Sister Sheila Brady's work in prison ministry
When Sister Sheila Brady arrives for her weekly visit at a Kingston area prison, an inmate announces “the quiet flame has arrived.” Sister Sheila found a new direction in life after a two-month retreat at a prayer center in Arizona in 2000.
The sabbatical came after a five-year term on the Leadership Council of the Sisters of Providence. Not knowing what life held, she reached out to God for inspiration. Sister Sheila thought a great deal about her gifts in those two months of quiet refection and prayer. She narrowed it down to three—hope, joy and peace. Building on these gifts, she carved out a future in prison ministry.
Sister Sheila embarked on her new mission with a renewed sense of life. What does she say to her detractors? “I’m happy doing God’s work, and carrying on the mission the Sisters of Providence first began in 1861.”
Spending her time at three federal institutions, including Bath, Frontenac and Pittsburgh, Sister Sheila provides a listening heart to murderers, sex offenders and others. She first got involved at the medium security Bath Institution after an invitation by the Chaplain and encouragement from Providence Associates Carol and Bill Groten. She admits to feeling nervous initially. Five years in, the fear was replaced with a sense of belonging. “It’s where God wants me to be.”
Sister Sheila’s weekly involvement with the inmates consists of an initial greeting, Mass and socializing. “I have never felt so comfortable. It’s just like meeting with my brothers,” says Sister Sheila. Bible sharing among inmates at Bath, in addition to shared homilies, have emerged as Sister’s favourite experiences. It draws out deep sharing of pain and alienation and ultimately healing.
This quiet woman cares deeply about the men she assists. For years, she drove a big blue van on Sunday mornings escorting inmates from Pittsburgh Institution to Mass in the Chapel at Providence Motherhouse.
In ten years, Sister Sheila has witnessed stories of hope and desperation. She recalls the story of Peter (not real name) who asked her for guidance. Sister escorted Peter weekly to St. Mary’s of the Lake Hospital meeting with a man suffering from Parkinson’s disease. An avid philatelist, Peter helped the patient organize his stamp collection. The two men continue to correspond.
Another man, who resides in an apartment in Kingston, turned his life around. Walter loved to cook and each week, prepares delicious homemade soup for In From the Cold, a Kingston homeless shelter.
Sister Sheila shares a sad story about an aging inmate in poor health who was released from prison but whose past crimes made it difficult to find an apartment because the community discovered he was living in their area. He eventually ended up in hospital, dying of pneumonia. Sister Sheila and another Circle of Support member were at his side.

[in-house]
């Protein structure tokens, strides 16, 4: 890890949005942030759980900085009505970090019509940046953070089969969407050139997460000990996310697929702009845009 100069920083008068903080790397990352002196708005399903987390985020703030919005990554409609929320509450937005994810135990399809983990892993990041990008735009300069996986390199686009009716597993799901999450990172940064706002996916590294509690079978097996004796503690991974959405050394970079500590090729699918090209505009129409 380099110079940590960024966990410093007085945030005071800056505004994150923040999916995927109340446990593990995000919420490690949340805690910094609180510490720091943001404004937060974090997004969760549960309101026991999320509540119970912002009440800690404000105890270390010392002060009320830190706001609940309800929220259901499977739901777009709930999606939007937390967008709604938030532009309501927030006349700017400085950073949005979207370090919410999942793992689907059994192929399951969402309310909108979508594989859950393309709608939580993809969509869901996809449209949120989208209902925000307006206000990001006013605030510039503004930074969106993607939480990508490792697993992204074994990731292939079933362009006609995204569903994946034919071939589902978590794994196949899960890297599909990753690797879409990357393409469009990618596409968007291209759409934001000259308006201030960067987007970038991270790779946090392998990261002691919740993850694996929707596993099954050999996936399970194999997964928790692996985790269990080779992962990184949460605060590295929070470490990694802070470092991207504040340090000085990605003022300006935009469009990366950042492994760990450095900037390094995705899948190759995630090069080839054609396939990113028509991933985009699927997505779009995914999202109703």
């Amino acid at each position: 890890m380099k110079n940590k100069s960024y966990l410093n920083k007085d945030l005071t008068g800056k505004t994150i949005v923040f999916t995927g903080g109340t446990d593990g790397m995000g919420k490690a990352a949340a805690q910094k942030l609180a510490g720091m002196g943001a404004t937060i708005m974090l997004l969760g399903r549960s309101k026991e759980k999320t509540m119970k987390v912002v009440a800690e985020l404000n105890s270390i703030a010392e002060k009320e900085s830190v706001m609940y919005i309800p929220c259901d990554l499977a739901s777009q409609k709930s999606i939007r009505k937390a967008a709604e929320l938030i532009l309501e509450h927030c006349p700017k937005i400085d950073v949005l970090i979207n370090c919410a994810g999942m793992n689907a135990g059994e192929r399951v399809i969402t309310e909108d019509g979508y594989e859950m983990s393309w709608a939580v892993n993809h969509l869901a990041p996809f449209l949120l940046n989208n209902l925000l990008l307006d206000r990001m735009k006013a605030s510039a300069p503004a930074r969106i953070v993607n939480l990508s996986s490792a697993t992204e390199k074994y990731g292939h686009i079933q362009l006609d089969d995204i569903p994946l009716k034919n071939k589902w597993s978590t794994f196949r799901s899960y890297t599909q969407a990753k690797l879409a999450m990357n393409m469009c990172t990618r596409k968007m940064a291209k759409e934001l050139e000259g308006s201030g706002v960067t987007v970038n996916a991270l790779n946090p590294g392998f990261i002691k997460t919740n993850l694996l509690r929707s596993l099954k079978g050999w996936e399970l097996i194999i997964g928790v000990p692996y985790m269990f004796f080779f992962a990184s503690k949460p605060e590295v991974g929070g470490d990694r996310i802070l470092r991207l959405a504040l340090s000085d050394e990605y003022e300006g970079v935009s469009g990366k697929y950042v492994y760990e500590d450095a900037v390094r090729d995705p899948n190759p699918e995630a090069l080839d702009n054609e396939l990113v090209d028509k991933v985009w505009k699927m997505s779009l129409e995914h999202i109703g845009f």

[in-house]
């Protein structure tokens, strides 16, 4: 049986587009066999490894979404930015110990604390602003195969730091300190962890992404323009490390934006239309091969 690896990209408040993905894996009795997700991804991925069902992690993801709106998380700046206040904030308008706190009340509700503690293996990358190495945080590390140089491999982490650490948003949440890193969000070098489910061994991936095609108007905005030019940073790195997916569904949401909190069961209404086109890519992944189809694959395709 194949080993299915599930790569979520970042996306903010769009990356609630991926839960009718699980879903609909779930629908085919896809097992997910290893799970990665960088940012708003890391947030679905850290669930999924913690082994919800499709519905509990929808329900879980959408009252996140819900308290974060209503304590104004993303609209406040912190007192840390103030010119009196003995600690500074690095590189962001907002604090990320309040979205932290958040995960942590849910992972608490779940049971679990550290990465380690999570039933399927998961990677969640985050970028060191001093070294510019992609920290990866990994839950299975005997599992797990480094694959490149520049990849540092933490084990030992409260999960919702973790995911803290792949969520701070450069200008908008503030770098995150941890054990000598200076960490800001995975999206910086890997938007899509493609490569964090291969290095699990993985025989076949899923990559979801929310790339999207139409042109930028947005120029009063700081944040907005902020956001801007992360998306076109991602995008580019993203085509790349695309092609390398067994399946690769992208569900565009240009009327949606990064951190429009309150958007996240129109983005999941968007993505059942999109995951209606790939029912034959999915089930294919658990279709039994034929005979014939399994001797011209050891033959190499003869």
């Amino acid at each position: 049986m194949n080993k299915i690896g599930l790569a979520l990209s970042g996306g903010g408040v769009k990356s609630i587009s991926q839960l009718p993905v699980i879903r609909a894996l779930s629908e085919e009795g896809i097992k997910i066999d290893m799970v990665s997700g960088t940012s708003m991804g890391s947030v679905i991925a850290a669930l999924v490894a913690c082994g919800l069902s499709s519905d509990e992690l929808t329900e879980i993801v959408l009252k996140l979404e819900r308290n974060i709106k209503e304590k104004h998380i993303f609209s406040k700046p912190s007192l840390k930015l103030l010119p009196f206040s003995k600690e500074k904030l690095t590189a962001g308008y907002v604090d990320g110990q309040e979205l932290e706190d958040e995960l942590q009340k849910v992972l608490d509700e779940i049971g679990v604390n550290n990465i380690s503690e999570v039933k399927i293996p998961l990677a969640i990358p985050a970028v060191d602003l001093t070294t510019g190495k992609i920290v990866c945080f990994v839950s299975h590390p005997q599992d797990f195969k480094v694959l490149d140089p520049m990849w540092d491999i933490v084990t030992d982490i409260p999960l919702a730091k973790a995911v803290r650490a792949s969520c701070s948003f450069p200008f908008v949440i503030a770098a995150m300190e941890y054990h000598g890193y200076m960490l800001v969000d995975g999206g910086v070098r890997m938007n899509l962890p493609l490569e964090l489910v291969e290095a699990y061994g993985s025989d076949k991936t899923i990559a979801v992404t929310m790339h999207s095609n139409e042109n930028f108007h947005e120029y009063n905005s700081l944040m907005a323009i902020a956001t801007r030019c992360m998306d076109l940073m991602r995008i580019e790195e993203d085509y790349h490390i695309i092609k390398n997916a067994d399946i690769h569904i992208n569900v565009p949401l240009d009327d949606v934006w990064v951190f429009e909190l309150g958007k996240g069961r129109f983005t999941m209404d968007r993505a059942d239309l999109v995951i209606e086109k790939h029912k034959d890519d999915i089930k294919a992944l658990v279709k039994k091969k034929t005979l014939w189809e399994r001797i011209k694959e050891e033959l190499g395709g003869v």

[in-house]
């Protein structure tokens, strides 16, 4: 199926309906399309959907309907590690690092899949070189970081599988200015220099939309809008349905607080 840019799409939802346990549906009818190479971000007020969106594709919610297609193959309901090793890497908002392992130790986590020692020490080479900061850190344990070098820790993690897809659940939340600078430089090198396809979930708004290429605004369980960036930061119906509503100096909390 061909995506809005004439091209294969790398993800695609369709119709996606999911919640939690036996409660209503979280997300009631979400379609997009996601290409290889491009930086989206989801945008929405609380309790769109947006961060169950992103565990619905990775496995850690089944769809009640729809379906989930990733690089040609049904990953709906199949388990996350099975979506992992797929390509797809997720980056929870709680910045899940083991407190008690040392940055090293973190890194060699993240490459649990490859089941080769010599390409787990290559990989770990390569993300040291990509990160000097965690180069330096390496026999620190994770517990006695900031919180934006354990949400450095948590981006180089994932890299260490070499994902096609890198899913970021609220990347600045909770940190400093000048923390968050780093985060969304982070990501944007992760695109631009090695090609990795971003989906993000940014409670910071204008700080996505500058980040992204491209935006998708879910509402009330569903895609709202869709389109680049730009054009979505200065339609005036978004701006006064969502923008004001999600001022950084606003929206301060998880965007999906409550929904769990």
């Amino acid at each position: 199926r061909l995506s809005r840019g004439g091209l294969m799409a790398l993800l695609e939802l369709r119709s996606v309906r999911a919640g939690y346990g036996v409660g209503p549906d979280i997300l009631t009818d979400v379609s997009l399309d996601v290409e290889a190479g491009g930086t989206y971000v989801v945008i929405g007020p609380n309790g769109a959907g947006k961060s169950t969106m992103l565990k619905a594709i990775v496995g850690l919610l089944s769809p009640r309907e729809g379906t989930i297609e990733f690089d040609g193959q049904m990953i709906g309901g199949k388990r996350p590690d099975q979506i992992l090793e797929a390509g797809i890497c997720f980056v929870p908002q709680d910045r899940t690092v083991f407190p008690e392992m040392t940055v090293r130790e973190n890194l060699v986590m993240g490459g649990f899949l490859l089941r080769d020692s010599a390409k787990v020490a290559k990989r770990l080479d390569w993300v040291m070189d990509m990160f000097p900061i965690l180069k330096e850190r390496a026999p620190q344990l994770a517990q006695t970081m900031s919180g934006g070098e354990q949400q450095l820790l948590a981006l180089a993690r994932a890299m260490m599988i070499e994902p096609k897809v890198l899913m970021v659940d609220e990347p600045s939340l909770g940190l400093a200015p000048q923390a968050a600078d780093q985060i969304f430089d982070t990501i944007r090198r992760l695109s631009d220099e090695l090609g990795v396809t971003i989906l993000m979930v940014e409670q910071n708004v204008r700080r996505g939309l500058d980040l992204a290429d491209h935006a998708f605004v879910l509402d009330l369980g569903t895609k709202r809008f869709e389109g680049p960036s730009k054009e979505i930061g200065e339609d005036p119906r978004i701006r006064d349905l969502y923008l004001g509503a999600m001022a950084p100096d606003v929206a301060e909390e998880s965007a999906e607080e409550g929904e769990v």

Sister Sheila is well qualified. She attends and facilitates workshops, helped train volunteers eager to enter the prisons, and participates in support groups for ex inmates adjusting to life in Kingston.
A humanitarian, Sister Sheila draws on her vast experience as a nurse and hospital administrator. She brings compassion and hope to men living behind the imposing prison gates, and to those beginning a new life in society.
- 2001 attended Prison Volunteer Course facilitated by Prison Chaplains and volunteers at Archdiocese of Kingston
- attended workshop Alternatives to Violence at Bath Institution with prisoners and volunteer facilitators
- attended workshop Listening Heart at Loyola House in Guelph
- initially, Sister Sheila spent her time at 3 federal corrections institutions
- weekly involvement with inmates involved socializing and celebrating Mass
- acted as citizen escort for inmates approved from Frontenac and Pittsburgh to attend weekly mass at Providence Motherhouse. Christmas and Holy Week escorts to services and socials afterwards
- one-on-one visits with inmates when requested
- Elizabeth Fry Society elected member, assisting with revision of Policies, Procedures and Constitution. Granted life time membership upon resignation. Decision by Society to buy our Gabriel Home made at that time
- facilitated meetings with inmates and a Queens University Theological student for three months, twice in 2 years
- attends volunteer Appreciation meals at three prisons yearly
- involved in Circles of support and Accountability for ex inmates sponsored by the Salvation Army. Belonged to several Circles during the 2000’s. Assisted an inmate on his deathbed, went to Court with several inmates on discharge
- wrote Reference letters to Parole Board on behalf of inmates
- maintained relationships and support with inmates through letters especially those put in solitary confinement
- escorted inmates to local hospital for volunteer services in the gift shop
- Member of unofficial circle of Support for pedophile, securing an apartment and acting as caretaker while individual was under house arrest
- assisted an elderly ex-con with limited education to prepare his court Case in family court for four months meeting with Legal Aid lawyers
- drove released inmates to bus, train and airport and continued to correspond with them after release
- escorted inmates to Providence Spirituality Centre for one day Lenten retreats. Inmates were most appreciative of this “day in silence”
- appointed to the Project Reconciliation Baptist Board in Kingston in 2005 assisting the Community Chaplain in establishing an interfaith separate incorporation with By-Laws for this ministry
- escorted inmate weekly to St. Vincent de Paul Society kitchen for homeless to help with serving meals and dishwashing
- escorted inmate to our Motherhouse to entertain our Sisters with music concerts
- assisted elderly ex-offender to write his will and perform the duties of Power of Attorney for health decisions